Under federal law, police are required to enforce domestic violence restraining orders from other states  "Any protective order issued by any other state, territory or possession of the United States….shall be given full faith and credit throughout the state, in all districts and counties……"

This law also mentions that:
"Law enforcement personnel may rely on the statement of the person protected by the order that the order remains in effect."


  • Interstate Domestic Violence – It is a Federal crime to travel from one state to another with the intent to cause bodily injury to an intimate partner and to subsequently cause this bodily injury.
  • Interstate Stalking – It is a Federal crime to cross a state line and commit a stalking offense against an intimate partner.
  • Interstate Violation of a Protective Order – It is a Federal crime to cross a state line and violate a valid protective order.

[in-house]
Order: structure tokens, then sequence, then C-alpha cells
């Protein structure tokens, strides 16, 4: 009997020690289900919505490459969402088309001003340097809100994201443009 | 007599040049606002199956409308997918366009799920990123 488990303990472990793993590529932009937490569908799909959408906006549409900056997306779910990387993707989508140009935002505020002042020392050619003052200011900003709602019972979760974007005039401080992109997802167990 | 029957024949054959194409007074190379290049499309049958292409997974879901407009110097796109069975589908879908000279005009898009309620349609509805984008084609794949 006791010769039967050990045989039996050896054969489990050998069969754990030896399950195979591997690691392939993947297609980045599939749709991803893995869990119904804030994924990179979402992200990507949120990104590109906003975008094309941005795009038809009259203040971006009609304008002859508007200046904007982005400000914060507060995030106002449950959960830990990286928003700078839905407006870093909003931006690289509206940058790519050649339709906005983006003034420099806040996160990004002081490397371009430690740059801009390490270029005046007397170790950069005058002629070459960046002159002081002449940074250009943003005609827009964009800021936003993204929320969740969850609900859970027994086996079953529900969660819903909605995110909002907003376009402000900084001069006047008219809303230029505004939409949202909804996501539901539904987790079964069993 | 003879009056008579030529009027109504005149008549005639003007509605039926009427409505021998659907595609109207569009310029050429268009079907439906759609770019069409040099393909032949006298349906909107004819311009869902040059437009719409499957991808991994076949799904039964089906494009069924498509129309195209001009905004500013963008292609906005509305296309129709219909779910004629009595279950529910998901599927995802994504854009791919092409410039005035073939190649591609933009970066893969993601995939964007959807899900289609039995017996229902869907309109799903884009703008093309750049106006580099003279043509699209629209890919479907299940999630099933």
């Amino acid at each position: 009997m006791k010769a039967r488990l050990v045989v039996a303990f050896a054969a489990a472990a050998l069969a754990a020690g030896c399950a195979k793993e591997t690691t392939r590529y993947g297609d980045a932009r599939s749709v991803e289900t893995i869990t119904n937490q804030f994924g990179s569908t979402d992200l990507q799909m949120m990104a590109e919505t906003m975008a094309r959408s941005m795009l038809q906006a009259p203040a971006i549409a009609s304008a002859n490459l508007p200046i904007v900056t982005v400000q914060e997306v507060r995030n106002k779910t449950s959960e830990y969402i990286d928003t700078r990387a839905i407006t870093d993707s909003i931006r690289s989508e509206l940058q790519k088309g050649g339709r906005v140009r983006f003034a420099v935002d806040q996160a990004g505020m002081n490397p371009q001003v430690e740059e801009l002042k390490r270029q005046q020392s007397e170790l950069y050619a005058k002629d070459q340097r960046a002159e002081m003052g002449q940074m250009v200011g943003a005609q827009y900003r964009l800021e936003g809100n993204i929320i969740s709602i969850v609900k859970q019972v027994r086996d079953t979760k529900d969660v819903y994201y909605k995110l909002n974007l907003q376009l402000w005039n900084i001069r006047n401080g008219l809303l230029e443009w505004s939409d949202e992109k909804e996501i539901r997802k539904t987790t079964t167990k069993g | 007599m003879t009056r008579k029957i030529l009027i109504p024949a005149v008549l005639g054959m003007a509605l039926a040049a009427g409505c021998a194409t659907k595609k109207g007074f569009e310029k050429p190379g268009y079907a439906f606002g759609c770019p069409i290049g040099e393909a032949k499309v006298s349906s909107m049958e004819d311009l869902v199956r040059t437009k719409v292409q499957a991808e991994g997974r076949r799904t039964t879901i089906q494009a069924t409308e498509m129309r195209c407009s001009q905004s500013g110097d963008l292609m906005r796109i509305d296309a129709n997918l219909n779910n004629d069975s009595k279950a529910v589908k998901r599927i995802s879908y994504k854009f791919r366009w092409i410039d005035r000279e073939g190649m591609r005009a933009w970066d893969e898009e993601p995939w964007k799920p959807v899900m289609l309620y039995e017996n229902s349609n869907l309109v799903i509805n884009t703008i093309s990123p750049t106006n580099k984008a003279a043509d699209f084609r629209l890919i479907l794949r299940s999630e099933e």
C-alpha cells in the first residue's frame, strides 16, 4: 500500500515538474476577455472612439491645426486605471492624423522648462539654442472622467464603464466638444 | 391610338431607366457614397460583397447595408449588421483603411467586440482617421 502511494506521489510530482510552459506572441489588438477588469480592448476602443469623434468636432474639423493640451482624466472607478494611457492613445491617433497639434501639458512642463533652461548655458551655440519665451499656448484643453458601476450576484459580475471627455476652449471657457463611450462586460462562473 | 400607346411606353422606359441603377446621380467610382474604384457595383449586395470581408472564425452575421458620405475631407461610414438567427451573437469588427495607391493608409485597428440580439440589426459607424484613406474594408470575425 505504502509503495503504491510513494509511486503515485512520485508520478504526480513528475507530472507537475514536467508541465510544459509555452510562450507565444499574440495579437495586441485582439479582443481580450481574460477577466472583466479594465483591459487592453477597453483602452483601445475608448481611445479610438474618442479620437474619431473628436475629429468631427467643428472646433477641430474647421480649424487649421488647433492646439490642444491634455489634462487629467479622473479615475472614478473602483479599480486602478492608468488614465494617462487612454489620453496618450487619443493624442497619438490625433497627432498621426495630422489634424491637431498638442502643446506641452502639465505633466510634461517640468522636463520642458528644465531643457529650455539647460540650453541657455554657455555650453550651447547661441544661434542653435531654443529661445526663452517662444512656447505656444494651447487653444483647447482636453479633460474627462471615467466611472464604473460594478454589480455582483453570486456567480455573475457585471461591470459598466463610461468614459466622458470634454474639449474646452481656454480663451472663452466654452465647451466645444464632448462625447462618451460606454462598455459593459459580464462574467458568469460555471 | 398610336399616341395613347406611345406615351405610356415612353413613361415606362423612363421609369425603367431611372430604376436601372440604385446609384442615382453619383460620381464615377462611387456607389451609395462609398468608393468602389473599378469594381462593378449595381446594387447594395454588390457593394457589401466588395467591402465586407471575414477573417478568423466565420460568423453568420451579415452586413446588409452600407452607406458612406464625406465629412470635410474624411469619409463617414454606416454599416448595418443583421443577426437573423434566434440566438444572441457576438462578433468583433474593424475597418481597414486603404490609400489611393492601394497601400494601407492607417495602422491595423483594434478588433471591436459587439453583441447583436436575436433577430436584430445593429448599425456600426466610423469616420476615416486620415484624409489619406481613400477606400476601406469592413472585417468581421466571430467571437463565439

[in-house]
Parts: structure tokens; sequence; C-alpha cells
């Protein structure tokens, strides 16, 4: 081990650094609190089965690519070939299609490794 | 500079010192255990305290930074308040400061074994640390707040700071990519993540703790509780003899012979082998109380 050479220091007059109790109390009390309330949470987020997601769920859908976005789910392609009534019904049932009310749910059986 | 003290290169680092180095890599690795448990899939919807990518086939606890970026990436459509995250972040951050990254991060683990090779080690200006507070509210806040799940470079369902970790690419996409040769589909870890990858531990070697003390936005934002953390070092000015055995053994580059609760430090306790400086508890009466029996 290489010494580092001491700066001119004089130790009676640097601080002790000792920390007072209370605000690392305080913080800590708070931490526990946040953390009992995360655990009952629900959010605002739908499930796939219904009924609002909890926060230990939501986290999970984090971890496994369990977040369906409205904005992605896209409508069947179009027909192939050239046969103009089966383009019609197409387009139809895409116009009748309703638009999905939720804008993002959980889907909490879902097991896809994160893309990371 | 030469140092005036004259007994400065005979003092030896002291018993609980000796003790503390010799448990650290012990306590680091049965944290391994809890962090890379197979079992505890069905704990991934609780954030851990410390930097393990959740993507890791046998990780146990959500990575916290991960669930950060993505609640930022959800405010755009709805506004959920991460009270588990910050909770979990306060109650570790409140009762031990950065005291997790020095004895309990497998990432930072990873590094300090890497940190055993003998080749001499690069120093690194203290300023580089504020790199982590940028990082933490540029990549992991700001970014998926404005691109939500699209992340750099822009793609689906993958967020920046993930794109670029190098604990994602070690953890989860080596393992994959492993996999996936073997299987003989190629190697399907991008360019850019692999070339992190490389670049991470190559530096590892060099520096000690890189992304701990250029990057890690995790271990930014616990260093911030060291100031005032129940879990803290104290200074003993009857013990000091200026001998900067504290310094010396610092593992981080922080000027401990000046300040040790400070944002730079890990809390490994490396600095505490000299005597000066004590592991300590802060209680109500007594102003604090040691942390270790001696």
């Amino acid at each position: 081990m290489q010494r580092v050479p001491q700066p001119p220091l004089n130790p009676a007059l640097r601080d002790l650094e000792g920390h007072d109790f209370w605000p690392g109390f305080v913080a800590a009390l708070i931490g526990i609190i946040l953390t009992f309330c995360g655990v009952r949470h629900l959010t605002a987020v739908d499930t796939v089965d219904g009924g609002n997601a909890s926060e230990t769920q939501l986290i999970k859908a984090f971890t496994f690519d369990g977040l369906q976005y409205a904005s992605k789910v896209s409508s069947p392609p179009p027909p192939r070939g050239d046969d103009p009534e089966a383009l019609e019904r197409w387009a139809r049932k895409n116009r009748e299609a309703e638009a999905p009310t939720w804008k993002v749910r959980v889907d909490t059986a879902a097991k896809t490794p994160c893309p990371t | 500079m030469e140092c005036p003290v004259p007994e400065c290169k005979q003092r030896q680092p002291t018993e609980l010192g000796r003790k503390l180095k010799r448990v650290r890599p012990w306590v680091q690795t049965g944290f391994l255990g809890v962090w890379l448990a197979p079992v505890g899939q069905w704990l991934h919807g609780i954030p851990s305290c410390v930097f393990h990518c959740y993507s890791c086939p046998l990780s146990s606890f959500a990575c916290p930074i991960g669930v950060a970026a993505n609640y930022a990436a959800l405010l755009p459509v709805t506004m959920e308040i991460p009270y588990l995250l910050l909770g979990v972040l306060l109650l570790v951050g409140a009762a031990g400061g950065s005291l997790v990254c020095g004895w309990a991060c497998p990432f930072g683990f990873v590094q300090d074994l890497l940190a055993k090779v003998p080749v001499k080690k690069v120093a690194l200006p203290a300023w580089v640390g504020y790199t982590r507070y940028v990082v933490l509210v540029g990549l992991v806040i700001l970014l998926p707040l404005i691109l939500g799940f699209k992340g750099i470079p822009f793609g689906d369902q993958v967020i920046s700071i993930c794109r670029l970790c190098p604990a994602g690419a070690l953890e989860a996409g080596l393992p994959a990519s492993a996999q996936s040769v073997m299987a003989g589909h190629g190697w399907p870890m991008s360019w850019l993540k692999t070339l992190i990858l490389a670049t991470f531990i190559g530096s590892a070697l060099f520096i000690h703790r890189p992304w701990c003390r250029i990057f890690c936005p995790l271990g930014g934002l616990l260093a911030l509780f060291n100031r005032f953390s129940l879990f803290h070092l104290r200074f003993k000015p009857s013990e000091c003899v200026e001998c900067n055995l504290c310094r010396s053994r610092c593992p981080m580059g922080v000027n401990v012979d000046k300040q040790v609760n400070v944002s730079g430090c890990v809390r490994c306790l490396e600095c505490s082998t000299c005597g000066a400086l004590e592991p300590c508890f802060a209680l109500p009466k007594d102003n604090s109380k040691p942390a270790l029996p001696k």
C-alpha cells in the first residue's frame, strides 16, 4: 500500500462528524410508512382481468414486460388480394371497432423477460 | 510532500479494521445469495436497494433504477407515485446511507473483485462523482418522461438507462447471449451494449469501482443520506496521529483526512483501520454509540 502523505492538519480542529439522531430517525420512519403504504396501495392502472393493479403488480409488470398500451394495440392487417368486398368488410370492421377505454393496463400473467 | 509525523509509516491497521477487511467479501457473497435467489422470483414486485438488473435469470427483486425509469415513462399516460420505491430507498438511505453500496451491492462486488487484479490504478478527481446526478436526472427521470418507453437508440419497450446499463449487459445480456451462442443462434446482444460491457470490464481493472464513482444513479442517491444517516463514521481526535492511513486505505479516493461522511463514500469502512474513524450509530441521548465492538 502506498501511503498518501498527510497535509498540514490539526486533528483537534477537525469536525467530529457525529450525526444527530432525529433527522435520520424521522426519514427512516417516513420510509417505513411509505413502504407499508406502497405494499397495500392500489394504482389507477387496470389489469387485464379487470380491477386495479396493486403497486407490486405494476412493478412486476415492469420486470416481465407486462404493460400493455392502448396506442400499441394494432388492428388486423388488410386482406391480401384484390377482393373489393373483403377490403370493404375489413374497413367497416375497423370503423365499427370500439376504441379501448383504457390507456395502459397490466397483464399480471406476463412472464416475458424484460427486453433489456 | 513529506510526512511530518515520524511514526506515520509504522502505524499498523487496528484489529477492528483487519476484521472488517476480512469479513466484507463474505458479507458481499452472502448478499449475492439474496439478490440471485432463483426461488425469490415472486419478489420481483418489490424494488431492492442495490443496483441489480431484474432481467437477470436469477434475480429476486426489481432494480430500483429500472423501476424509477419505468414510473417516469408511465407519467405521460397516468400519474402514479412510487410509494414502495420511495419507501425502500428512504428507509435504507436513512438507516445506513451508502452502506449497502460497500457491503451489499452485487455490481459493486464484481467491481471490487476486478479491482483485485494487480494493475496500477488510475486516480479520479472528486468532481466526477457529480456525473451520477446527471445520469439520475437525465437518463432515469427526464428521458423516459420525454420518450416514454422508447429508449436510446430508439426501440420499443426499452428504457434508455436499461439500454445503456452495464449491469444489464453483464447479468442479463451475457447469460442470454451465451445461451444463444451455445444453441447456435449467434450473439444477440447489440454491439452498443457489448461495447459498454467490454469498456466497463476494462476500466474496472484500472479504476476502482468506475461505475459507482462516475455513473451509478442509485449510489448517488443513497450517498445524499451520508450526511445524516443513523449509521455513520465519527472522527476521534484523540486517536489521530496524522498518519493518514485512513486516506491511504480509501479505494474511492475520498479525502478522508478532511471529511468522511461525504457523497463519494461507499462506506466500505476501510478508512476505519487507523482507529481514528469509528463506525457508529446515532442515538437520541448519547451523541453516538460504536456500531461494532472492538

• Possession of a firearm while subject to a qualifying protective order – It is a Federal crime to possess a firearm and or ammunition if an individual has a final protective order in effect against him/her.
  • Possession of firearm after conviction of misdemeanor crime of domestic violence – It is a Federal crime for a person to possess a firearm and or ammunition after conviction of a qualifying misdemeanor of domestic violence. The qualifying misdemeanor must have as an element the use or attempted use of physical force, or the threatened use of force as in criminal threatening.

    ADDED LANGUAGE TO STALKING STATUTE – Protective Orders can now be issued to any person who is the victim of stalking, not specific to family or household members, intimate partners

    "A person who has been the victim of stalking…may seek relief by filing a petition…the Court shall grant relief (Protective Order Six-Hour Rule, mandatory arrest provisions "Any law enforcement officer may arrest without a warrant any person that the officer has probable cause to believe has violated the provisions of this section when the offense occurred within six hours…A law enforcement officer shall arrest a person when he has probable cause to believe a violation of this section has occurred within the last six hours when the offense involves violation of a protective order…"